In Koza, now known as Okinawa City, musical rivalries run deep. Ever since Shokichi Kina and Champloose (featured in FR. 94 ) had a hit in Japan with Haisai Ojisan in 1977, there’s been a long running dispute as to who was the first to combine local min’yo with rock or whether Japanese musicians hijacked Kina’s ideas or vice versa.
A fierce pride and a sense of ‘us and them’ is probably strongest in the Kina camp, and being a member of Champloose almost akin to belonging to a cult. As guitarist with Champloose, Takashi Hirayasu had a hand in arranging some of the band’s material, and was an important contributor to the classic album ‘Bloodline’ featuring Ry Cooder. For Hirayasu, leaving such a tight knit group after an association of 15 years, was as much a statement of belief as musical conflict.
“Even before Shokichi Kina, there was that mixture of rock and min’yo, and anyway, who was first or second doesn’t matter to me.” he says. “There’s the Kina ‘camp’, and Rinken (of Rinken Band) but instead of keeping to themselves, I think it’s best to play with non-Okinawans. Kina was always jealous of other musicians and didn’t want to play with anyone else. Of course I like Kina’s music but I want to play music with many different people. I like all kinds of rhythms, such as African, Caribbean and Southern rock, but Kina only liked Okinawan rhythm. ”
The opening of Kina’s nightclub ‘Chakra’ in Okinawa’s biggest city Naha was another factor in his decsion.”I think I played at Chakra for about two months, but it was always the same songs every night for tourists, it was terrible. Kina is like a businessman, he’s always busy, but you can’t write new songs like that.”
Hirayasu started his career in the 70s playing blues, r&b and rock at the bars and clubs surrounding the American military bases on Okinawa island. He discovered an interest in traditional Okinawan ‘shima-uta’ (island songs) in his early 20s, through Tsuneo Fukuhara the near legendary musician, producer and owner of Marafuku Records, the oldest and most respected label in Okinawa.
He took up the sanshin,the Okinawan three stringed snake skin banjo, alongside guitar and joining Champloose gave him the opportunity to fully expand his ideas for combining shima uta with rock. “I’ve known Kina since we were at high school, and then University so we kind of grew up together. I played with Champloose on and off for years. I did the Bloodline album first, and then was on a few other records. I left one time before but came back, and then left again about three years ago. After I went to India to relax, I just needed to get away from Okinawa at that time.”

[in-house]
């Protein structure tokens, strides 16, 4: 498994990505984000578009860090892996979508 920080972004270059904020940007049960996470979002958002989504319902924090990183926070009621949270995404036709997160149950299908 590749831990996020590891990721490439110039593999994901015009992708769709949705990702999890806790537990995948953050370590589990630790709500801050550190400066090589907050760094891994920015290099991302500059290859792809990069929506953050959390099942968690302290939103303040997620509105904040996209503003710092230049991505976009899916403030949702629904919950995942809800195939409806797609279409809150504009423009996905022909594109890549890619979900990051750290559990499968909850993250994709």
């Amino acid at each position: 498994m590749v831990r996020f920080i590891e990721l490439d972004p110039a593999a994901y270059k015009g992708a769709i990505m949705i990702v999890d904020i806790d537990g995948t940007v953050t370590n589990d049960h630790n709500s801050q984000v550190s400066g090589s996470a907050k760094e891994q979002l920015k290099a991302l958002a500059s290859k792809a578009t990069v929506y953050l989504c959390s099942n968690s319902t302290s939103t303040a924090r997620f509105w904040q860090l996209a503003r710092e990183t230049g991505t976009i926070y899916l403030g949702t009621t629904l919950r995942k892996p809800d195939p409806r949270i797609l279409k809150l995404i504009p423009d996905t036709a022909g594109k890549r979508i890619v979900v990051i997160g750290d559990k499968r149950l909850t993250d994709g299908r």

After coming back he played solo in local clubs, before the chance to record his first album came about. Most of the songs on the album, ‘Kariyushi no Tsuki’ are Hirayasu originals, and in addition to vocals, he plays the Okinawan three stringed lute, the sanshin. “None of the backing musicians on the album are Okinawan, because they only understand either Okinawan or American rock rhythms. I went through several auditions but they were too heavy, I wanted a lighter rhythm section. Of course I’m Okinawan so the melodies are Okinawan and I sing in the Okinawan dialect. For me, this album is like the culmination of all my experiences and influences. From the Ventures when I was 16 to James Brown, Allman Brothers, Indian and African music. I had a very clear image in mind of the music before I went into the studio so it was very easy to record. ” The album was produced by Takashi Nakagawa and Hiroshi Kawamura of Japanese group Soul Flower Union, and included is a cover of the Soul Flower classic song, ‘Mangestu no Yube’. “Nakagawa and Kawamura really understood my music, so the whole recording just went very smoothly” he says.
Also featured on a couple of tracks is former Nenes vocalist Misako Koja. Champloose and Nenes members recording together would have been almost unthinkable before. ” I’ve always loved Misako Koja’s voice” enthuses Hirayasu, “she’s almost like a blues singer. Most Okinawan singers, such as Champloose have a high voice, but hers’ is deeper. It was a great honour to record with her.”
Did he have any fears about making the jump from backing musician to taking over the vocals as a solo artist. ‘No, I’ve always sung, so I had a lot of confidence. This might be my first solo album, but actually it doesn’t feel like that at all.” Does he worry about forever being cast with the ‘ex-Champloose guitarist’ tag. “No. I don’t mind being associated with Champloose at all, and people will probably forget anyway after a year or two. It’s also fine if people compare my music to Champloose, the music is quite different I think. ”
Originally published in fRoots magazine, 1998.